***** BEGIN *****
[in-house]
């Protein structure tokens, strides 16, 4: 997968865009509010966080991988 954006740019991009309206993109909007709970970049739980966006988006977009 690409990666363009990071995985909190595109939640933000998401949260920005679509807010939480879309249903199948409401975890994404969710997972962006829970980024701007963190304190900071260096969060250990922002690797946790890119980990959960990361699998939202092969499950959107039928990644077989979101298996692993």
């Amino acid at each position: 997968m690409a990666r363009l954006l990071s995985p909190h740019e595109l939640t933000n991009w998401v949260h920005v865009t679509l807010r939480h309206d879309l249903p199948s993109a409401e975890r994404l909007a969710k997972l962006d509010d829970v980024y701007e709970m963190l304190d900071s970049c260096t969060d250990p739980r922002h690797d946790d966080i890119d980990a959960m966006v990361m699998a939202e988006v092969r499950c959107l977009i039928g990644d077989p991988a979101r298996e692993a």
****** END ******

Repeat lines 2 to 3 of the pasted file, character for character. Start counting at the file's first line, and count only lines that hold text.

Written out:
């Protein structure tokens, strides 16, 4: 997968865009509010966080991988 954006740019991009309206993109909007709970970049739980966006988006977009 690409990666363009990071995985909190595109939640933000998401949260920005679509807010939480879309249903199948409401975890994404969710997972962006829970980024701007963190304190900071260096969060250990922002690797946790890119980990959960990361699998939202092969499950959107039928990644077989979101298996692993």
């Amino acid at each position: 997968m690409a990666r363009l954006l990071s995985p909190h740019e595109l939640t933000n991009w998401v949260h920005v865009t679509l807010r939480h309206d879309l249903p199948s993109a409401e975890r994404l909007a969710k997972l962006d509010d829970v980024y701007e709970m963190l304190d900071s970049c260096t969060d250990p739980r922002h690797d946790d966080i890119d980990a959960m966006v990361m699998a939202e988006v092969r499950c959107l977009i039928g990644d077989p991988a979101r298996e692993a």